At stake in the duplication, that is, may be an intensification of the accusation of untrustworthiness. Slum-dwellers are accused of cheating, of duplication, and are assigned new numbers, a presumptive de-duplication. But each effort to de-duplicate only intensifies the condition of duplication and the accusation.

Part 1 – Citizenship and its archive today: the intensely duplicated de-duplicate

Who or what is the subject of contemporary identity, and what politics ensue in the face of this emergent subject? This question, is the central one that this experiment cum blog seems to find itself addressing.

Zipless encounters with the identification establishment

Before I begin with a comment I will stretch out over two or more posts, I might for this entry recount a conversation I had with a fellow scholar this past week, who was telling me of her experience in signing up for the UID/Aadhaar card. What made it so easy, she said, was that I did not need to bring any documents.

Look how easy!: Bihar leaders show their UID registration papers

Her experience runs against many of the reports of UID registration covered in news articles and elsewhere. For the moment and taking her account seriously, let me presume that the question of using biometrics, big data, and the rationalized and deterritorialized reorganization of welfare to generate trust—the promise of UID in a nutshell—itself enters into a world in which preexisting ecologies of risk and trustworthiness produce differing modes of entrance into UID’s promise.
In the case of this one person, the mode of entrance was entirely friction-free. To borrow a favorite adjective from Erica Jong, it appeared “zipless.”

I am presuming that such zipless encounters are not evenly distributed. But suspending for the moment my hermeneutic of suspicion, the social fact (if that is what it is) of the ease of entrance into Aadhaar is worth thinking with. I will be reading both Akhil Gupta‘s and Matthew Hull‘s recent books in the next few weeks. Both differently attend to the relation of bureaucracy to the materiality and force of the document, extending a conversation Annaliese Riles, Laura Bear, and Emma Tarlo among others have engendered. But the claim advanced to me, by and for a certain kind of subject, was for a relation to entitlement and belonging that required no documents. Whatever its relation to actual practice, as such the claim bears attention.

This scholar made two other points. First, she noted that such zipless ease could be manipulated. It is fine for people like you and I, she said, and I should note that these words are my reconstruction of a conversation some hours after it took place, but others could create duplicate numbers. Her use of the duplicate was perhaps a response to my own mention, earlier, of my growing interest in de-duplication as a mode of governance.

If I am correct in reading the implicit theory of value and the state in the project of Aadhaar as a dual diagnosis of ‘duplication from above’ [the redirection of the common wealth by the powerful through the creation of phantom populations that receive entitlement monies or materials] and ‘duplication from below’ [the redirection of the common wealth by the ‘common man’ or janata manipulating the varied identities given one by the state], then taking this scholar’s concern seriously produces a middle-subject [there must be some useful expression of this in German, say] that can be trusted not to duplicate itself and that can, therefore, be granted ID ziplessly. Or rather, all subjects may variably make claims on their status as such a middle-subject.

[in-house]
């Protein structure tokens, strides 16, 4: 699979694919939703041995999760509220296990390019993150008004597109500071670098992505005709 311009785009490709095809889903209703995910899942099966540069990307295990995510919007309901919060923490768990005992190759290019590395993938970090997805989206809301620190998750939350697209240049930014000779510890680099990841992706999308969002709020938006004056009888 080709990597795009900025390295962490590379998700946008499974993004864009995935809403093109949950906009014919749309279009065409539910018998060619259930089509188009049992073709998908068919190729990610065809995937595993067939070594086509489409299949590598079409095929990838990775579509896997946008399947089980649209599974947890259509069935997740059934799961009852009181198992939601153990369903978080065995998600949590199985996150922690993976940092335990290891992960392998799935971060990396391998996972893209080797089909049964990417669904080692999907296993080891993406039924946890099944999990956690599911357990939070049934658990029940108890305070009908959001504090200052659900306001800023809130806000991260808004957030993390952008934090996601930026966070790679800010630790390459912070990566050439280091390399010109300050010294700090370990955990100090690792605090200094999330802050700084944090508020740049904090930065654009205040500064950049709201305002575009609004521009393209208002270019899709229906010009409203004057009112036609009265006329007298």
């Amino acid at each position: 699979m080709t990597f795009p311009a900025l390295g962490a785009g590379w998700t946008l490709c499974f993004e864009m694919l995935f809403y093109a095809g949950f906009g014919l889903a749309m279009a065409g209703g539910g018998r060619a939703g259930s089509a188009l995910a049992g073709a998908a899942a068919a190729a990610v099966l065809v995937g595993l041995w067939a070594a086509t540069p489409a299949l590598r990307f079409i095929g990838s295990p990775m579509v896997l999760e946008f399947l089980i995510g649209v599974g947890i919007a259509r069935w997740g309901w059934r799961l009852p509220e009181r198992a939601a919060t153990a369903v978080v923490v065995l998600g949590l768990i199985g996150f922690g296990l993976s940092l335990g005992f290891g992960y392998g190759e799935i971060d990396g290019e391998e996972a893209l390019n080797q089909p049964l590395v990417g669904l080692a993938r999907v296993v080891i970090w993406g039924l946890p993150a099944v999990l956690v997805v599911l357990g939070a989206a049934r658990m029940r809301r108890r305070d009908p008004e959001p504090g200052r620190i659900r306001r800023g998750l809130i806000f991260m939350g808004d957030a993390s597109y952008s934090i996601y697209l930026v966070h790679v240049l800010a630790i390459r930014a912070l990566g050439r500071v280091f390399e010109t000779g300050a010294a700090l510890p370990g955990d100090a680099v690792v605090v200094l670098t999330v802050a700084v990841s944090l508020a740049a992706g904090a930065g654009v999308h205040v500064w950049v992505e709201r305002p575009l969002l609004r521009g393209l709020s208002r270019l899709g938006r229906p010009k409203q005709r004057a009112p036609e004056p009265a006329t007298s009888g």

My interlocutor made another point. The agency that registered her, pleasant and unencumbered by documents though it was, could answer few of her questions.  Simply put, its employees seemed to have little understanding of the UID number or its use. Their sphere of competence focused on the technical practice of registration and not the afterlife of that enrollment.

For the moment, and as with the earlier points with awareness of the limits of a single conversation, we might define what is at stake here as a particular temporality of enrollment or registration. Aadhaar, that is, may seem to bear a particular relation to the present, with its relation to what after Jane Guyer I will term the near future in question.

If the scholar suggested the limit to a unitary process of enrollment, given the distinction between the middle-subject (always already de-duplicated) and the duplicating, cheating subject, we might attend to how the figure of the Universal Subject of “Universal ID,” the basis [“aadhaar”] of the promise of a national telos of fairness, reason, and wealth, may always already contain within itself a doubling or duplication, a split subject that will threaten to defeat the very project of universalizing, de-duplicating technology.

Invitation to Contract: Assam, Aadhaar, How Governments Now Work

Continuing on a series of posts on the Government of India’s early 2012 decision to keep “insecure” zones of the country like most of the Northeast (particularly its largest state, Assam) out of the Aadhaar/UID biometrics program, to be monitored instead by the more territorialized, security-focused National Population Register (NPR):

Life in the Security Zone: protesters against state evictions, June 2012, Guwahati, Assam

What Is and Is Not in the News

Assam is daily in the news, though the retraction of Aadhaar from the region receives almost no press. Given that Aadhaar has become central to the promissary return of contemporary governance, the card’s appearing to give back secure entitlements to electoral supporters of the ruling coalition (and of the rationalized “corporate-ethical” sector [more on this concept soon] granted increasing control over specific state functions), the withdrawal of this promissary return would seem to generate its own press.  This is absent. I want to understand why.